HMRC pulls in £373 million from SME payroll errors
Small businesses have been hit particularly hard in a crackdown by HMRC on payroll tax errors, according to accountancy group UHY Hacker Young.
Of all the money brought in by HMRC from investigations into tax avoidance and employer compliance errors related to payroll in the 2014/2015 tax year, more than half came from SMEs. This is despite the fact that SMEs make up just over a tenth of the UK’s total payroll.
Slightly less was recovered from large businesses despite the fact that big business was responsible for the majority of the payroll.
The figures show that HMRC recovered a total of £737 million from investigations into payroll errors. Of this, £373.4 million came from SMEs and £363.9 million was recouped from big business. SMEs were responsible for just 11%, or £96 billion, of the UK’s payroll total of £822 billion. Larger businesses were responsible for 89% of payroll, or £726 billion.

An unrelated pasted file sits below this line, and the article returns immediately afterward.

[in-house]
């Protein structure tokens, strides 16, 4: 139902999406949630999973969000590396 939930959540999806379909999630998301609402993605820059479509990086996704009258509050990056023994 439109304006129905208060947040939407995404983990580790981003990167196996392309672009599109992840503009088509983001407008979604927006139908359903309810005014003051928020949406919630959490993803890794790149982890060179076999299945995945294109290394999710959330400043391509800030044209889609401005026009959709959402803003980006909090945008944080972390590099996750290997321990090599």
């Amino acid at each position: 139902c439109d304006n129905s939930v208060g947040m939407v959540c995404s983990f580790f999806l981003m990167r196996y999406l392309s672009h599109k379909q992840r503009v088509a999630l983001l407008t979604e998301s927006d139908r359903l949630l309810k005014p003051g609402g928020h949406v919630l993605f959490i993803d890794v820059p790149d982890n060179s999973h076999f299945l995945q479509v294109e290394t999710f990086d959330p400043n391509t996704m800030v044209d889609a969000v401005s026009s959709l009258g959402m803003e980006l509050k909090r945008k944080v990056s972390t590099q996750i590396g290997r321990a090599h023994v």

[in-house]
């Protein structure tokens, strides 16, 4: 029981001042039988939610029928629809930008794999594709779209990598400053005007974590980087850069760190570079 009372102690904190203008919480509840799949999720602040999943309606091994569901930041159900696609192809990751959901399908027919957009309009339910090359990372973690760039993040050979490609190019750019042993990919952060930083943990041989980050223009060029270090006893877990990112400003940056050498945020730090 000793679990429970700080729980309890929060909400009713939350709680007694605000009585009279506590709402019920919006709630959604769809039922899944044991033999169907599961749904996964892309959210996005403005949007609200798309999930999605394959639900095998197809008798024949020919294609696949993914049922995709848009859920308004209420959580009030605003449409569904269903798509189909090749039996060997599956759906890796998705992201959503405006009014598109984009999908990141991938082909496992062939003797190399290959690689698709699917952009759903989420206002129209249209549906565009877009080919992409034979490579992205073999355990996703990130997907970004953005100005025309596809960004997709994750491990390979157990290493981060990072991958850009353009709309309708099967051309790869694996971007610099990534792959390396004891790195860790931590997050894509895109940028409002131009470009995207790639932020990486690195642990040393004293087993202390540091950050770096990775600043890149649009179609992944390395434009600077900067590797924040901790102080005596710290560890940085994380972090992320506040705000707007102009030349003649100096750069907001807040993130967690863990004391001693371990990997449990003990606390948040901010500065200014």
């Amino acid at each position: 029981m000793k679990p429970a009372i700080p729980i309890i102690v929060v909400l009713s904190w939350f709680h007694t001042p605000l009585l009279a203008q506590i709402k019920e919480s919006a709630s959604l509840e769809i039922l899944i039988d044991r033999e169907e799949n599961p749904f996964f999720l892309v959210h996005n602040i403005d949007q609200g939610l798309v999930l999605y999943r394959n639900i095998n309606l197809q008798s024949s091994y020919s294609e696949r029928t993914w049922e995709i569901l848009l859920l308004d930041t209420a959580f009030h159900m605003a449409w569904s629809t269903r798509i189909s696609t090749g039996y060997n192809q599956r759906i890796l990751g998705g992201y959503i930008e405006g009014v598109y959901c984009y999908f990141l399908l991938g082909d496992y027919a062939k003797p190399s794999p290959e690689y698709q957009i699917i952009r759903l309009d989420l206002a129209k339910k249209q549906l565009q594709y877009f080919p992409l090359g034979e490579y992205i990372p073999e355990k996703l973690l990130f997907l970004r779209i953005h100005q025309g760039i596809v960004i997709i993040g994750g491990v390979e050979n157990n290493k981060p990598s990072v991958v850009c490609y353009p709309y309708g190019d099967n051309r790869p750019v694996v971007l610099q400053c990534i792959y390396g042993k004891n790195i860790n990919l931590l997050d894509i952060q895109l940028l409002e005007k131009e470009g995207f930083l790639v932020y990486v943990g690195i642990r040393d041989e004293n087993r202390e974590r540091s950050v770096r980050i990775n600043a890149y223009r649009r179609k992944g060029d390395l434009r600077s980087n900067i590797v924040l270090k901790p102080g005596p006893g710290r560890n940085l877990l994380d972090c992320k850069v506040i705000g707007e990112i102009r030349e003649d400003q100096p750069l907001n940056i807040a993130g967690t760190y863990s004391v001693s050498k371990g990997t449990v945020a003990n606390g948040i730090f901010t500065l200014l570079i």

Hacker Young argues that SMEs are often poorly placed when it comes to dealing with complicated tax affairs, as they might not have the resources, finances or expertise in place to get appropriate advice. They do not argue that HMRC’s losses from payroll mistakes should not be recouped. They do claim however that the fact that much of the underpaid tax is due to genuine errors suggests that the Government needs to simplify its business tax systems.
Investigations by HMRC can be expensive, time-consuming, disruptive and extremely worrying and it’s important for SMEs going through this to seek out proper advice regarding HMRC Time to Pay schemes and other issues surrounding PAYE arrears and unpaid tax.
The research comes as business groups have renewed their criticisms of the new apprenticeship levy and the introduction of quarterly digital tax reporting.
The apprenticeship levy has already been described as a ‘payroll tax’ as it is currently due to be charged at a rate of 0.5% on payrolls exceeding £3 million. The Association of Taxation Technicians (ATT), meanwhile, is calling on HMRC to postpone the introduction of Making Tax Digital by at least a year following the announcement of a delay to the consultation process because of the EU referendum.
By Phil Smith